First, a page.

Michael P. Johnson Design Studios - The Silverman Residence in Scottsdale, Arizona Print
Tuesday, 07 July 2009 06:01

The Silverman Residence, juxtaposed in a non-descript neighborhood in Scottsdale, Arizona renders itself as architecture.

Upon approach, the street side façade (North Elevation) is a composition of white stucco finished volumes which are unified by a cantilevered steel structural element painted black. The steel element comprises an entrance canopy to the North and a balcony to the South that overlooks a lap/reflecting pool, as well as, the man made lake of which the neighborhood surrounds.

Upon entering the residence, a soaring volume is immediately encountered providing views to both the lower and upper level of the residence. The only demarcation between the two levels is a simple glass railing, creating a spaciousness not normally introduced into residential construction.

All photographs courtesy of Bill Timmerman

MPJ_Silverman_05a In addition to the volumetric space, the extensive use of glass situated on the south façade provides views to the lap/reflecting pool and man made lake beyond. These southern views are experienced from all spaces within the residence.

The lower level contains the living, dining, kitchen and guest bedroom, all of which are surfaced with a 2’x 4’ full body porcelain tile imported from Italy. The polished tiles with their remarkable luster reflect the stationary objects placed upon them, most notably the brightly colored Italian furnishings. In correlation with the tile and furnishings, all of the storage and kitchen cabinetry was manufactured in Italy.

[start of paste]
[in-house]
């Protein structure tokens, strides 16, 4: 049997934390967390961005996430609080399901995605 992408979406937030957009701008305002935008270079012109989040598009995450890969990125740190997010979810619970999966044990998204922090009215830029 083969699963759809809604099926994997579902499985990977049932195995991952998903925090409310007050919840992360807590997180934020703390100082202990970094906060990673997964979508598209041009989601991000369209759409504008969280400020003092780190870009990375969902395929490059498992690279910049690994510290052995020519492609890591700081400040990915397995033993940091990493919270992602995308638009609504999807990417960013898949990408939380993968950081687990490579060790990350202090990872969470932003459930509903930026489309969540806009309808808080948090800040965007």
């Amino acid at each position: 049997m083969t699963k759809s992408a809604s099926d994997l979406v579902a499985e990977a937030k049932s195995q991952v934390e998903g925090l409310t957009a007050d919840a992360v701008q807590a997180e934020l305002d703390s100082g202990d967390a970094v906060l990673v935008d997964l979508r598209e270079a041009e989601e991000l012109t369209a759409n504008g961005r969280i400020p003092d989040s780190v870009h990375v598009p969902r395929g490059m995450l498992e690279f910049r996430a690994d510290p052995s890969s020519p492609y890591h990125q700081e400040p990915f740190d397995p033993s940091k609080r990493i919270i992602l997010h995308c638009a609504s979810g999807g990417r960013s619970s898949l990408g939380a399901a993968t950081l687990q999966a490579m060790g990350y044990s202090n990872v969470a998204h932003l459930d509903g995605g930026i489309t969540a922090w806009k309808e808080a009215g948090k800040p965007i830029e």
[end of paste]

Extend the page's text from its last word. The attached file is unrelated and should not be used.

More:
Another unique feature of the Silverman Residence is the u-shaped stair constructed of plate steel boldly painted black and yellow. The stair is softened by clear bamboo wood treads creating a transition between the lower and upper levels. At the apex of the stair, the bamboo continues to surface the entire floor of the master bedroom/home office suite.

Although this change in flooring material might seem to separate the two levels, further examination reveals the same Italian furnishings and cabinetry used below, thus unifying the two levels. In addition to the furnishings and cabinetry, the unification between the two levels is achieved via the extensive use of glass on the south façade, again providing southern views but from a different vantage point.

In conclusion: a limited material palette, clean lines and white washed walls, both inside and out, create a residence of continuity. The architecture, further enhanced by the formalized landscaping, breathes life into yet another neighborhood of mundane buildings.

Text courtesy of the architect.

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Last Updated on Wednesday, 08 July 2009 15:23